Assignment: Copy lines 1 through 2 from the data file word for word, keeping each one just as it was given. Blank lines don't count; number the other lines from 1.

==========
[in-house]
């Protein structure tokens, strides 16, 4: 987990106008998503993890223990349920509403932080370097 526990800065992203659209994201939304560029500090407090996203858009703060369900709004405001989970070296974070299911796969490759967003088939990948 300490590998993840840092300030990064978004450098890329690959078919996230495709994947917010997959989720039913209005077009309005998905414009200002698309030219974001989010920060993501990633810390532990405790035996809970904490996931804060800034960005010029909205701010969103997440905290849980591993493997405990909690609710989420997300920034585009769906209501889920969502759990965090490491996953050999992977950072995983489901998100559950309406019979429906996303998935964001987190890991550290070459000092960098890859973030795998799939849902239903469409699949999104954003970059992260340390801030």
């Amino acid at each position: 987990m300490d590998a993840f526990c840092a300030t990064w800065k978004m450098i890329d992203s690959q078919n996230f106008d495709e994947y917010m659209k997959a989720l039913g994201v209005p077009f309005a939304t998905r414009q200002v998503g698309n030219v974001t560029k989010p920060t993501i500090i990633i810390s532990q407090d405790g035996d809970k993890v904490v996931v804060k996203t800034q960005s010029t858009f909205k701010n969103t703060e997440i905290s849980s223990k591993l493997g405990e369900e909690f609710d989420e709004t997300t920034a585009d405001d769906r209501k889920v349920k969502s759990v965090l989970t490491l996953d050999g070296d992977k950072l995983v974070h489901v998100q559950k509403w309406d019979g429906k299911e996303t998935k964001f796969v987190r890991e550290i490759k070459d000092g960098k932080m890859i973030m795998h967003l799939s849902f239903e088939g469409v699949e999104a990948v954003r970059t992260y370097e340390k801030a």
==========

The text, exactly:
[in-house]
């Protein structure tokens, strides 16, 4: 987990106008998503993890223990349920509403932080370097 526990800065992203659209994201939304560029500090407090996203858009703060369900709004405001989970070296974070299911796969490759967003088939990948 300490590998993840840092300030990064978004450098890329690959078919996230495709994947917010997959989720039913209005077009309005998905414009200002698309030219974001989010920060993501990633810390532990405790035996809970904490996931804060800034960005010029909205701010969103997440905290849980591993493997405990909690609710989420997300920034585009769906209501889920969502759990965090490491996953050999992977950072995983489901998100559950309406019979429906996303998935964001987190890991550290070459000092960098890859973030795998799939849902239903469409699949999104954003970059992260340390801030």